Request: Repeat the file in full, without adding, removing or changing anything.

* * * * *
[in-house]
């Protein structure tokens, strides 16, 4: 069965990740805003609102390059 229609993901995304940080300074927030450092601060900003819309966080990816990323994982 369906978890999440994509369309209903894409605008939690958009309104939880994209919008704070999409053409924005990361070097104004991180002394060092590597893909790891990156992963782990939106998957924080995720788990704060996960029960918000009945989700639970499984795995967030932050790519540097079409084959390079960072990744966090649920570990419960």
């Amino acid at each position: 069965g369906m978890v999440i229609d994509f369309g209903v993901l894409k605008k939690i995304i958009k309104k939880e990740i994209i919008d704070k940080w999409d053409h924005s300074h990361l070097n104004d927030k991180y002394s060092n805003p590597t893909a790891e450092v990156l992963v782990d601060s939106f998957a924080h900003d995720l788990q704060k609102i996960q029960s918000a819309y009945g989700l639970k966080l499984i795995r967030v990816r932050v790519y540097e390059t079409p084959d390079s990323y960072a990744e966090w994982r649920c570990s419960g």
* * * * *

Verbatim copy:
[in-house]
């Protein structure tokens, strides 16, 4: 069965990740805003609102390059 229609993901995304940080300074927030450092601060900003819309966080990816990323994982 369906978890999440994509369309209903894409605008939690958009309104939880994209919008704070999409053409924005990361070097104004991180002394060092590597893909790891990156992963782990939106998957924080995720788990704060996960029960918000009945989700639970499984795995967030932050790519540097079409084959390079960072990744966090649920570990419960």
């Amino acid at each position: 069965g369906m978890v999440i229609d994509f369309g209903v993901l894409k605008k939690i995304i958009k309104k939880e990740i994209i919008d704070k940080w999409d053409h924005s300074h990361l070097n104004d927030k991180y002394s060092n805003p590597t893909a790891e450092v990156l992963v782990d601060s939106f998957a924080h900003d995720l788990q704060k609102i996960q029960s918000a819309y009945g989700l639970k966080l499984i795995r967030v990816r932050v790519y540097e390059t079409p084959d390079s990323y960072a990744e966090w994982r649920c570990s419960g």